Louie Anderson, the stand-up comedian, game show host and Emmy-winning actor, has died at the age of 68 following a battle with cancer.
Anderson was previously diagnosed with diffuse large B-cell lymphoma. As Anderson’s publicist, Glenn Schwartz, confirmed to our sister site Deadline, the actor died Friday morning at a Las Vegas hospital where he’d been getting treatment. Fellow comedian Pauly Shore tweeted Jan. 20 that he had visited Anderson to say his goodbyes. “He’s still with us, but keep him in your prayers,” he said.
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Most recently, Anderson co-starred opposite Zach Galifianakis in the FX comedy Baskets, on which he played Christine, mother of Chip and Dale Baskets. The role earned him the 2016 Emmy Award for Outstanding Supporting Actor in a Comedy Series, as well as the 2016 Critics Choice Award for Best Supporting Actor in a Comedy. The series ran for four seasons and concluded in 2019.
“We are so deeply saddened by the passing of our dear friend, Louie Anderson,” the network said in a statement. “For four wonderful seasons, Louie graced us and fans of Baskets with a bravura performance as Christine Baskets, for which he deservedly was recognized by his peers with the Emmy Award for Outstanding Supporting Actor in a Comedy Series. It was a risky role for him and he embraced it with a fearlessness and joy that demonstrated his brilliance as an artist. He truly cared about his craft and was a true professional in every sense. Our hearts go out to his loved ones and his Baskets family – Zach Galifianakis, Jonathan Krisel and Martha Kelly and all the cast and crew. He will be missed by us all but never forgotten and always bring a smile to our faces.”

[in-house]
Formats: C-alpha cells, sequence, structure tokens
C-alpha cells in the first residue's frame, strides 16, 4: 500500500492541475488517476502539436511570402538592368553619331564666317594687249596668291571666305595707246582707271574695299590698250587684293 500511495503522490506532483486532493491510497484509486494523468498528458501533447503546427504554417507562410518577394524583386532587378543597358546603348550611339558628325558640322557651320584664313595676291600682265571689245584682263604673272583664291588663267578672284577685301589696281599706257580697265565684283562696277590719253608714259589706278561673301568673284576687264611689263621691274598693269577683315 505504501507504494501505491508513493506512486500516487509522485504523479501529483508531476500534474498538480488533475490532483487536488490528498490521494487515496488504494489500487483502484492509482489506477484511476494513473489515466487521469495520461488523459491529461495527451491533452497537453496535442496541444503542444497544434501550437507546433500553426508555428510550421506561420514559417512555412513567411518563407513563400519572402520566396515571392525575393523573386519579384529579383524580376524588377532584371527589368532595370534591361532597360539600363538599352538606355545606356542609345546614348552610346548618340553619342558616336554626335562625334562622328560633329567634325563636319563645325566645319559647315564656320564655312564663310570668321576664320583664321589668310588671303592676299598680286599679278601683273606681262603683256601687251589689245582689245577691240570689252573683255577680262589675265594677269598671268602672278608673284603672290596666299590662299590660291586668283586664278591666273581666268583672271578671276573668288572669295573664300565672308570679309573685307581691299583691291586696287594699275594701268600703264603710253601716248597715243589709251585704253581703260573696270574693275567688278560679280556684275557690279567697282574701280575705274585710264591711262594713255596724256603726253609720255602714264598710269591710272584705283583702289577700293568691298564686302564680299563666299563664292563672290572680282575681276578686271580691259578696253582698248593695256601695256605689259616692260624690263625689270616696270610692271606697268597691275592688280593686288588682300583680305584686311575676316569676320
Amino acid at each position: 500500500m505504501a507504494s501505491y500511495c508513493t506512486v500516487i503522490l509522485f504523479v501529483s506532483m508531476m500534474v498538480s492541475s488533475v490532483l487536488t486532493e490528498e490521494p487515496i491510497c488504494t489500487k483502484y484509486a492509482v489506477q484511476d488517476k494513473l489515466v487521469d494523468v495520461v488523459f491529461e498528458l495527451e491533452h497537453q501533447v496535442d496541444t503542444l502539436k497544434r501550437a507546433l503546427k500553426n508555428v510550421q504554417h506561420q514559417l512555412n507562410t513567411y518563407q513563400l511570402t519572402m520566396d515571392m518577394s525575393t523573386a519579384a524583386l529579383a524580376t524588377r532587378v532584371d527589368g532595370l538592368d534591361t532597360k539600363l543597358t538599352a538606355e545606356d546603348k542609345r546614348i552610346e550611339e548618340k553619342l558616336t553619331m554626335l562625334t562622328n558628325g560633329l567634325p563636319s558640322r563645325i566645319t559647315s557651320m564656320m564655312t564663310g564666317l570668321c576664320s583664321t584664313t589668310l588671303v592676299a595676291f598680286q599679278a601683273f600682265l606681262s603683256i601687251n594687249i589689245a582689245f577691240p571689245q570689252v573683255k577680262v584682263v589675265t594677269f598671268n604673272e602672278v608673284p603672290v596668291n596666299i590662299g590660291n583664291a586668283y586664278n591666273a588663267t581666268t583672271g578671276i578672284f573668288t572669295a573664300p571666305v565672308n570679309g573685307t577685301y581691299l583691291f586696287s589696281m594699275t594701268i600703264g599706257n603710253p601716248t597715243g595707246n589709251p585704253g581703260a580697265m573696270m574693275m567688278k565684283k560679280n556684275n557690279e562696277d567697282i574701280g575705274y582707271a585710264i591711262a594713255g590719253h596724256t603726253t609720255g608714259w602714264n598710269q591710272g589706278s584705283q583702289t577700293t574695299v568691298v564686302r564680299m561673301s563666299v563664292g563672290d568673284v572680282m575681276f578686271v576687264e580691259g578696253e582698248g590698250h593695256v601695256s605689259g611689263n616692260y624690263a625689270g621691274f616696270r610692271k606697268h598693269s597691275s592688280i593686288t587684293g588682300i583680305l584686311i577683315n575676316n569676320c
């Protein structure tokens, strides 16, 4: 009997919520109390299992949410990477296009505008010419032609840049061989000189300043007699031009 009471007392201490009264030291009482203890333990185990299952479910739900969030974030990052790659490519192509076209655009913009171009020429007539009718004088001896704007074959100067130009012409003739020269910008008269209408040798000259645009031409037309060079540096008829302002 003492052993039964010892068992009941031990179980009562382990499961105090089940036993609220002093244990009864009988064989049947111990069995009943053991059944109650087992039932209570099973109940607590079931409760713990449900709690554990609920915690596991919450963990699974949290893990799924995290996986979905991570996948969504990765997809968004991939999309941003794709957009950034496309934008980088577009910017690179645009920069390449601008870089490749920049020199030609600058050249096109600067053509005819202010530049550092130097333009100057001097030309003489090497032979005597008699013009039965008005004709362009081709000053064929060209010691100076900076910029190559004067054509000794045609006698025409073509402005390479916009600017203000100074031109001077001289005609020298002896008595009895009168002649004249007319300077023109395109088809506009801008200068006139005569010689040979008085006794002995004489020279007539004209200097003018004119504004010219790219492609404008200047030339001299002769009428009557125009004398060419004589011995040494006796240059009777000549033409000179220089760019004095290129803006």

Anderson made his debut as a stand-up comedian on The Tonight Show in 1984. The following year, he was cast opposite Bronson Pinchot in the pilot for ABC’s Perfect Strangers, but was replaced by Mark Linn-Baker when the Miller-Boyett sitcom was picked up to series.
In 1994, he created the Fox animated series Life With Louie, which ran for two episodes in primetime before moving to the network’s Saturday morning block in 1995, where it remained for the duration of its three-season run. His voice work earned him two consecutive Daytime Emmys for Outstanding Performer in an Animated Program, in 1997 and 1998.
Anderson also headlined the short-lived CBS sitcom The Louie Show, which ran for six episodes in 1996 and co-starred Bryan Cranston, Paul Feig and Laura Innes.
From 1999 to 2002, Anderson served as host of the popular syndicated game show Family Feud. He returned to the franchise as a contestant in 2017, when he appeared as a contestant on ABC’s Celebrity Family Feud hosted by Steve Harvey.
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